The Blind Taste Tests have been ramping up recently, and with some successful suggestions in recent weeks. Fran got a lot out of Tom’s suggestion of Majical Cloudz, and Tom, in return, joined Fran’s cult of Eaves. Things were a little more mixed when it came Nick’s opinion of The Streets and Tom’s account of New York Pony Club, but we had perhaps our biggest Blind Taste Test so far when Sam listened to Phoebe Bridgers. Today, we’re going back to 2006 as Tom Burrows challenges James Spearing to listen to the legendary Donuts by J Dilla…
I know it’s a cliché to say this album sounds like no other, so I’ll try not to. Here goes…
Ok, Donuts is an instrumental hip-hop album largely constructed from samples. So in that sense, it is similar to two undisputed classics which I know you have time for: DJ Shadow’s Endtroducing, and The Avalanches’ Since I Left You.
Except… it’s not really like those, because Donuts isn’t composed of formal songs nor is it a multi-genre concept album.
Donuts instead goes straight for the pleasure centre. There are 31 tracks here – but the album is only 43 minutes long. Doing away with traditional songs, Dilla focuses on the short passages which make songs great – a killer hook here, an outrageous transition there, an earworm of a phrase that sticks in your head. It’s the art of the advertising jingle (one for manufacturer Bendix is used on ‘Lightworks’), but without the ulterior motive. Rather, this was a labour of love; Dilla made this album as he battled a blood disease that he ultimately succumbed to – just three days after Donuts’ release.
What he left is basically an album that is all the best bits from the best songs, with none of the filler. And if that sounds too good to be true, that’s why it’s a classic – and why J Dilla is immortalised as one of the greats.
Well, Tom, you’ve made this sound bloody good, but you’ve left me with a problem. The most straightforward approach to these taste tests is to comment track by track. But with 31 of them and a lack of formal songs as you say, I’m not sure where to start.
Well, the beginning, obviously. Although it’s not so obvious to Mr Dilla. Before I click play, I notice that Track 1 is called ‘Outro’. Was this supposed to be prescient of his death? The beginning of the end? Difficult to read too much into it before I’ve even heard anything, so let’s get on with it.
And almost straight away I’m in familiar territory. I must have heard ‘Workinonit’ a thousand times before, without ever knowing what it was. And it’s nearly three minutes long so nothing out of the ordinary when it comes to duration either. It’s brilliant.
Like in ‘Workinonit’, the rest of the album is dotted with familiar sounds and samples. They’re not around long enough to be able to remember what they are or where you heard them before, but they last just long enough to evoke a feeling, a memory. All this means the album is doing exactly what you described – distilling down all the elements that make a song great into a little musical snippet. It seems more akin to a live DJ set than an album so far. And before I know it I’m on track seven without even realising.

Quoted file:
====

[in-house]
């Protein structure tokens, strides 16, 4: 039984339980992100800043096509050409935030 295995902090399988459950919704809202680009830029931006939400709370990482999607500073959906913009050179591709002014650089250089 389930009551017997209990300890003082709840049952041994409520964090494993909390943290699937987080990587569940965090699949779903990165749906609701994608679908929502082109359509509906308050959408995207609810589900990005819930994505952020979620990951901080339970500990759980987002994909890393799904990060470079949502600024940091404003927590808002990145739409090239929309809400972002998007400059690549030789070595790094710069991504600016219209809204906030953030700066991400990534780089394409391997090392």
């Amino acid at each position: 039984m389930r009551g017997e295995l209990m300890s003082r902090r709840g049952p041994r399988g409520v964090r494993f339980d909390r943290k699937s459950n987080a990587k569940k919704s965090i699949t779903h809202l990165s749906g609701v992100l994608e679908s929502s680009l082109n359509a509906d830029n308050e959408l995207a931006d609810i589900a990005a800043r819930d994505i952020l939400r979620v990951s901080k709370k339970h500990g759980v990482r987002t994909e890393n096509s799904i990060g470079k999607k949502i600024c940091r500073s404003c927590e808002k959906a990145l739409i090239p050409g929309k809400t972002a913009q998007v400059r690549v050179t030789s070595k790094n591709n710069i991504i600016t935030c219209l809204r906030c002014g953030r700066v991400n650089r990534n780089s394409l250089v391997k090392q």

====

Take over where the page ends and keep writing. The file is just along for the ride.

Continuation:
As you would expect from hip-hop sampling, there’s plenty of old soul vocals and some looped beats and riffs. Gentle piano is less expected, and when you get the odd bit of rap I’m not sure if it’s sampled too, or something original laid down by J Dilla himself.
Where am I now? Track 12? 13? Who cares anymore. They seem pretty arbitrary, this could easily have been one unbroken piece of music, like LCD Soundsystem’s ’45:33′. There are distinctions between passages sure, but you’d be hard pressed to mark out where the tracks start and end if your chosen streaming service wasn’t doing it for you.
I’m at ‘Lightworks’, and I would never have known this was off an advert if you hadn’t told me. It could just as easily be taken from some early 60s pop or show tune.
The familiar samples keep popping up. The “ah yeah” on ‘One Eleven’ is killing me because I can’t place it. Is he using well known samples from elsewhere just to tease me? The urgent noises on ‘Geek Down’ are another example.
If I still had my iTunes library, ‘Gobstopper’ would be going straight on my “Summer/BBQ” playlist.
‘Walkinonit’ – I’ve finally nailed a sample guess! It’s Dionne Warwick right? [quick pause on Donuts while I listen to ‘Walk On By]. ‘Hi’ reminds me of The Herbaliser but no idea if I’m right on that one [quick pause on Donuts while I listen to ‘Sensual Woman”]. This album is sending my mind in all directions at once.
This album is great to listen to, but not great for this article – I couldn’t possibly do it justice. There’s plenty of immediacy, but at the same time it’s so dense and layered, I need to go away and listen 10 or 20 more times to try and get the most out of it. And that’s something I’ll definitely do. If that’s not the point of a Blind Taste Test then I don’t know what is.
Words by James Spearing